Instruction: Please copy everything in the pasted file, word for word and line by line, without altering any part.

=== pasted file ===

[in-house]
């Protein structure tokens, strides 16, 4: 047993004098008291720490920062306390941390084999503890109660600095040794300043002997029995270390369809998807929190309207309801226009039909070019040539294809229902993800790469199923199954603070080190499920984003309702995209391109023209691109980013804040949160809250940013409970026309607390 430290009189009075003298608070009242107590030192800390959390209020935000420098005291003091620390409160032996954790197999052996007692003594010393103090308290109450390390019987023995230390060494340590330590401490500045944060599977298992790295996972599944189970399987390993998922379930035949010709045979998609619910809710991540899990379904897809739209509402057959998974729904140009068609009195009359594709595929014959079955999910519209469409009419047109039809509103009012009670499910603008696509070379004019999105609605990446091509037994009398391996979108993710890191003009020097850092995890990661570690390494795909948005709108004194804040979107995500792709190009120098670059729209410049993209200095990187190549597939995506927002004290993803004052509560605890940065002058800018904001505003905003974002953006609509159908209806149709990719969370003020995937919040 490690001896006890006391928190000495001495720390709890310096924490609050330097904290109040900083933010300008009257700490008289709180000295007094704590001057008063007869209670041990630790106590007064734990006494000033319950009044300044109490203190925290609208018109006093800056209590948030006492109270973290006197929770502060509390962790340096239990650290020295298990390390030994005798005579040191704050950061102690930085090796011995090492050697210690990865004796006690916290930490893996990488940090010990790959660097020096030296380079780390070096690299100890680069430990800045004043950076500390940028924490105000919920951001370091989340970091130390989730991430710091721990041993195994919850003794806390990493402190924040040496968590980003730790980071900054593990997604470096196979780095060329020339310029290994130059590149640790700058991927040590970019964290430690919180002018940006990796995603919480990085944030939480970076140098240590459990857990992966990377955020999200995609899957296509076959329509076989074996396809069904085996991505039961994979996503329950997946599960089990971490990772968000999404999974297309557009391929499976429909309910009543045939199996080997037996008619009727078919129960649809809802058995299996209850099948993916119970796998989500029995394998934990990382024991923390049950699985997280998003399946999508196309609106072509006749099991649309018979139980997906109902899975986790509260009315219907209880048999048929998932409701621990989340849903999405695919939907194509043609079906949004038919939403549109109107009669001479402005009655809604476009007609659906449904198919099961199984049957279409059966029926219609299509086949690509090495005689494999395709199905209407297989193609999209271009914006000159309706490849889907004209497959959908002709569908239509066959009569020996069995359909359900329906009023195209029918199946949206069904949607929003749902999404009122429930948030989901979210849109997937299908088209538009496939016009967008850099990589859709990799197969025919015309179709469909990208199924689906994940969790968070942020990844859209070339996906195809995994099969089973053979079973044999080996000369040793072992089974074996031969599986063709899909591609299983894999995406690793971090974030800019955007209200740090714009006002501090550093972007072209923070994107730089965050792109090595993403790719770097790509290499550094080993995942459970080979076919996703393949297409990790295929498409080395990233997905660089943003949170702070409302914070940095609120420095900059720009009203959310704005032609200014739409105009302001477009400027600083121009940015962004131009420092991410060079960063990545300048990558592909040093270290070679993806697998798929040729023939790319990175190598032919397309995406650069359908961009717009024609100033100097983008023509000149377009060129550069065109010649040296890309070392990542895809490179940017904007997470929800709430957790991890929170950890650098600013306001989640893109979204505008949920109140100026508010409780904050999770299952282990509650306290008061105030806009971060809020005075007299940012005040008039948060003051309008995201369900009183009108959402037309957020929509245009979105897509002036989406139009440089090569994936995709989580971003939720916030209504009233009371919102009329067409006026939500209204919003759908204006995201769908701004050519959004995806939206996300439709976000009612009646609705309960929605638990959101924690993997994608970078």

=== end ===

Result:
[in-house]
């Protein structure tokens, strides 16, 4: 047993004098008291720490920062306390941390084999503890109660600095040794300043002997029995270390369809998807929190309207309801226009039909070019040539294809229902993800790469199923199954603070080190499920984003309702995209391109023209691109980013804040949160809250940013409970026309607390 430290009189009075003298608070009242107590030192800390959390209020935000420098005291003091620390409160032996954790197999052996007692003594010393103090308290109450390390019987023995230390060494340590330590401490500045944060599977298992790295996972599944189970399987390993998922379930035949010709045979998609619910809710991540899990379904897809739209509402057959998974729904140009068609009195009359594709595929014959079955999910519209469409009419047109039809509103009012009670499910603008696509070379004019999105609605990446091509037994009398391996979108993710890191003009020097850092995890990661570690390494795909948005709108004194804040979107995500792709190009120098670059729209410049993209200095990187190549597939995506927002004290993803004052509560605890940065002058800018904001505003905003974002953006609509159908209806149709990719969370003020995937919040 490690001896006890006391928190000495001495720390709890310096924490609050330097904290109040900083933010300008009257700490008289709180000295007094704590001057008063007869209670041990630790106590007064734990006494000033319950009044300044109490203190925290609208018109006093800056209590948030006492109270973290006197929770502060509390962790340096239990650290020295298990390390030994005798005579040191704050950061102690930085090796011995090492050697210690990865004796006690916290930490893996990488940090010990790959660097020096030296380079780390070096690299100890680069430990800045004043950076500390940028924490105000919920951001370091989340970091130390989730991430710091721990041993195994919850003794806390990493402190924040040496968590980003730790980071900054593990997604470096196979780095060329020339310029290994130059590149640790700058991927040590970019964290430690919180002018940006990796995603919480990085944030939480970076140098240590459990857990992966990377955020999200995609899957296509076959329509076989074996396809069904085996991505039961994979996503329950997946599960089990971490990772968000999404999974297309557009391929499976429909309910009543045939199996080997037996008619009727078919129960649809809802058995299996209850099948993916119970796998989500029995394998934990990382024991923390049950699985997280998003399946999508196309609106072509006749099991649309018979139980997906109902899975986790509260009315219907209880048999048929998932409701621990989340849903999405695919939907194509043609079906949004038919939403549109109107009669001479402005009655809604476009007609659906449904198919099961199984049957279409059966029926219609299509086949690509090495005689494999395709199905209407297989193609999209271009914006000159309706490849889907004209497959959908002709569908239509066959009569020996069995359909359900329906009023195209029918199946949206069904949607929003749902999404009122429930948030989901979210849109997937299908088209538009496939016009967008850099990589859709990799197969025919015309179709469909990208199924689906994940969790968070942020990844859209070339996906195809995994099969089973053979079973044999080996000369040793072992089974074996031969599986063709899909591609299983894999995406690793971090974030800019955007209200740090714009006002501090550093972007072209923070994107730089965050792109090595993403790719770097790509290499550094080993995942459970080979076919996703393949297409990790295929498409080395990233997905660089943003949170702070409302914070940095609120420095900059720009009203959310704005032609200014739409105009302001477009400027600083121009940015962004131009420092991410060079960063990545300048990558592909040093270290070679993806697998798929040729023939790319990175190598032919397309995406650069359908961009717009024609100033100097983008023509000149377009060129550069065109010649040296890309070392990542895809490179940017904007997470929800709430957790991890929170950890650098600013306001989640893109979204505008949920109140100026508010409780904050999770299952282990509650306290008061105030806009971060809020005075007299940012005040008039948060003051309008995201369900009183009108959402037309957020929509245009979105897509002036989406139009440089090569994936995709989580971003939720916030209504009233009371919102009329067409006026939500209204919003759908204006995201769908701004050519959004995806939206996300439709976000009612009646609705309960929605638990959101924690993997994608970078």